also, it is important to understand that if China blindly attack all japanese establishment it is going to push the pacifists to the right wing.

November 11, 2005 @ 12:13 am | Comment

“the way how japan looks at its past indicates how it will behave in the future”
interesting…uh… logic? if the same applies to china, then i am getting on the next plane back to America. that would mean that now that the “despicable Gang of Four” is gone, everything will remain “perfect,” and that China will continue to have famines, years of chaos, attack other countries, and slaughter its own people, all the while claiming that “everything is going just dandy” and never taking responsibility for any errors.
is that right?

November 11, 2005 @ 12:52 am | Comment


if you invite bellevue to guest blog, don’t forget to give bellevue the link of your blog

November 11, 2005 @ 1:09 am | Comment

thanks sun bin, very good point.

November 11, 2005 @ 1:20 am | Comment

I trust he would be able to figure it out.

November 11, 2005 @ 1:59 am | Comment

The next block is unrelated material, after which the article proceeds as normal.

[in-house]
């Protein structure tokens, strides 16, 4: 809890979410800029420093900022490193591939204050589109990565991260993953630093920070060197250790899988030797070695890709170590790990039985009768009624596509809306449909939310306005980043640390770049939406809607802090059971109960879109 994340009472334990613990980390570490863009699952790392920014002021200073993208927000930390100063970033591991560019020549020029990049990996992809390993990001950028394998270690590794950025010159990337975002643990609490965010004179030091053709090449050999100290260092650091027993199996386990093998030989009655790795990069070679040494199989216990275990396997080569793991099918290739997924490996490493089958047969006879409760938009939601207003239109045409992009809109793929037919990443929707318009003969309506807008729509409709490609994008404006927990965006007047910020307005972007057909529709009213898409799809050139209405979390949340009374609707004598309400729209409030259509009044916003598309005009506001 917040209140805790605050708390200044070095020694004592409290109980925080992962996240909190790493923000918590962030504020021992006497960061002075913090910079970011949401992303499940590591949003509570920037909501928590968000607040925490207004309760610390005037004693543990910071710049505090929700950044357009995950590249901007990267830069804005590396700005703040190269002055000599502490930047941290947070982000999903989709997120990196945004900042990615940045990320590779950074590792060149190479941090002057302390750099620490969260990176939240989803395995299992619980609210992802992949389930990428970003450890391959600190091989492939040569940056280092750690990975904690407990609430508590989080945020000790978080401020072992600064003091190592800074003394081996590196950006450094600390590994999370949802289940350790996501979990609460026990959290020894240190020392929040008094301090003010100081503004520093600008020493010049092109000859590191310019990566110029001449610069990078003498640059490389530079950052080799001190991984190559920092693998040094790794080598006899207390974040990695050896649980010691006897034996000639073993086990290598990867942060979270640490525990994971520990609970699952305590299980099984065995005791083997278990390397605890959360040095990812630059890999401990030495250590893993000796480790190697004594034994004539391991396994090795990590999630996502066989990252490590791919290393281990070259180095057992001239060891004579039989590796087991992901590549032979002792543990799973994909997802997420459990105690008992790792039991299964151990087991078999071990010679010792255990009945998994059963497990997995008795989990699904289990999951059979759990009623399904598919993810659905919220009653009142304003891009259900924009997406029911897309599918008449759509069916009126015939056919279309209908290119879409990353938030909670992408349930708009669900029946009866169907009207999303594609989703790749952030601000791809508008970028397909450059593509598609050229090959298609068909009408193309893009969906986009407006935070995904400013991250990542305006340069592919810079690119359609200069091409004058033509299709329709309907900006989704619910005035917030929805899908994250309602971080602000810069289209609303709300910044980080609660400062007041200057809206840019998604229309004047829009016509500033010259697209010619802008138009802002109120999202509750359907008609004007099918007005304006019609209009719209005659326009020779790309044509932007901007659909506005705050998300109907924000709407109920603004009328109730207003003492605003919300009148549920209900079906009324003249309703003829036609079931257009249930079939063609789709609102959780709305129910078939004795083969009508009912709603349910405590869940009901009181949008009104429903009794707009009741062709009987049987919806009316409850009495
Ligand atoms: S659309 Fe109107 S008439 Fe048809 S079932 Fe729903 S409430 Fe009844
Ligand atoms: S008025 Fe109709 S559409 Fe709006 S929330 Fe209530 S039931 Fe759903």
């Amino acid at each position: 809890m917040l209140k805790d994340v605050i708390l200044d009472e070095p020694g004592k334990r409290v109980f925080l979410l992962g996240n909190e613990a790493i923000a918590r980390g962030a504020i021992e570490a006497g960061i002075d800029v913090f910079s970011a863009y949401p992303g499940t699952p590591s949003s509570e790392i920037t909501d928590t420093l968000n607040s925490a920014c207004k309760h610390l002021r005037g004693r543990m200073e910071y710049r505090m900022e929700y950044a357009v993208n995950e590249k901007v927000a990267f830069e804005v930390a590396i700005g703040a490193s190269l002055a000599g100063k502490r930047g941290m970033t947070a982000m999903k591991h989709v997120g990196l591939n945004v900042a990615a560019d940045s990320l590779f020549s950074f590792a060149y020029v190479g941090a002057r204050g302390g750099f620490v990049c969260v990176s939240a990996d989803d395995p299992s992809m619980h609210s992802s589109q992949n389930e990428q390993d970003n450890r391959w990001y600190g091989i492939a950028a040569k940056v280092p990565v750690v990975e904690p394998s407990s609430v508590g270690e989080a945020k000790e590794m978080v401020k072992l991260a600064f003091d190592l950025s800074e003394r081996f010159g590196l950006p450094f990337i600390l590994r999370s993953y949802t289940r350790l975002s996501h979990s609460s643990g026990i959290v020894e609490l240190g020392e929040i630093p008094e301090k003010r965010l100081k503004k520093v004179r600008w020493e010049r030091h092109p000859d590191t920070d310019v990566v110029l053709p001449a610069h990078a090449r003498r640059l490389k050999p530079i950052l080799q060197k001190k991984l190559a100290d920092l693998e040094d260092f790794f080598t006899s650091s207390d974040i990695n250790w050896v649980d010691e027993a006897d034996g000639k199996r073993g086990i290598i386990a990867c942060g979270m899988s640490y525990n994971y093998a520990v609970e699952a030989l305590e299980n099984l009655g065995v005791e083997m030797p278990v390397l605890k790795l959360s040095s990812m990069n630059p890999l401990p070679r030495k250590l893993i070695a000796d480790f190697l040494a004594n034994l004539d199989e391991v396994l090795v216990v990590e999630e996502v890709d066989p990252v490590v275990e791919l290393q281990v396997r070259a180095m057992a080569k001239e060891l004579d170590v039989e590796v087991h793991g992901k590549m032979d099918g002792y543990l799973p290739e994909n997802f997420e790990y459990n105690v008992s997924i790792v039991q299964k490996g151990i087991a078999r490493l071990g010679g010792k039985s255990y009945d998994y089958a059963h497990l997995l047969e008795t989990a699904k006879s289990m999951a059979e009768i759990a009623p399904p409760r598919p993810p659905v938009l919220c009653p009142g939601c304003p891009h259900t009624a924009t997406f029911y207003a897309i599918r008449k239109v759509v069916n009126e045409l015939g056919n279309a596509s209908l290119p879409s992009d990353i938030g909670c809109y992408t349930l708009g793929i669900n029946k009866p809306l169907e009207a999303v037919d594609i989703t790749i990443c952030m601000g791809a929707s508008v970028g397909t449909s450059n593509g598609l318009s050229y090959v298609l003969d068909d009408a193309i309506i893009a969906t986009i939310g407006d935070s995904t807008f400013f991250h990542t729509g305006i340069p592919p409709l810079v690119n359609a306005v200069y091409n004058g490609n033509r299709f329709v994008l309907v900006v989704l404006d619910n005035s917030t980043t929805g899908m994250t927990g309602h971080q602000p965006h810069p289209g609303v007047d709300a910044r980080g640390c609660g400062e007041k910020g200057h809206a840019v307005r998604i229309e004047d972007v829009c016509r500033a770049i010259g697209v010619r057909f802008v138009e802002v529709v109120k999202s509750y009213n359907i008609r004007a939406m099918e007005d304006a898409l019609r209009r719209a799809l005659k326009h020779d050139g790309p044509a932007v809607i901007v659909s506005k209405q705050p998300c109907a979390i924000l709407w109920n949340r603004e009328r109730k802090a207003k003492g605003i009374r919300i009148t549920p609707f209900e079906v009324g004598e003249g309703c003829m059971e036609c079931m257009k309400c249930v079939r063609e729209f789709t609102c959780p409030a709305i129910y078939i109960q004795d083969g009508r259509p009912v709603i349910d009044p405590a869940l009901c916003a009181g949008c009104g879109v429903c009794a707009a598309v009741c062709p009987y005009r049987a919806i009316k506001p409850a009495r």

Actually I’m with bingfeng on this one. I personally found those photos informative, because I had NOT been aware that some of the Japanese nut jobs had been going so far as to dress up in the old uniforms – excactly like some neo-Nazis dress up like the SA (Brownshirts) today.

Sure, the Japanese nut-jobs are a minority. But so are the neo-Nazis in various Western countries (including Russia, shockingly), and it’s better to be aware of them, to nip them in the bud.

And, the Nazis started out as a tiny group of nut-jobs. There really is some value in keeping the world aware of all “hard minorities” like the neo-Nazis AND the Japanese neo-militarists.

Now aside from all that: About boo’s comparison of bingfeng with Captain Ahab in “Moby Dick”: I just thought it was funny. Actually it was hilarious – and I say that as one who otherwise agrees with bingfeng here. And by the way, Captain Ahab was a man with some real virtues and admirable qualities. In fact, Captain Ahab personified a lot of what is best in America. So, I think it’s mostly a compliment to compare bingfeng to Ahab. 🙂

November 11, 2005 @ 4:18 am | Comment

Furthermore (re-reading nausicaa’s objection to comparing bingfeng to Captain Ahab):

“….implying that Bingfeng is a hate-monger or an emotionally unstable and strangely obsessed Captain Ahab…”

…well, actually I think there IS a good point to be made about this comparison, and not just about literature. Captain Ahab was NOT “emotionally unstable” – he was deadly serious and very, very stable.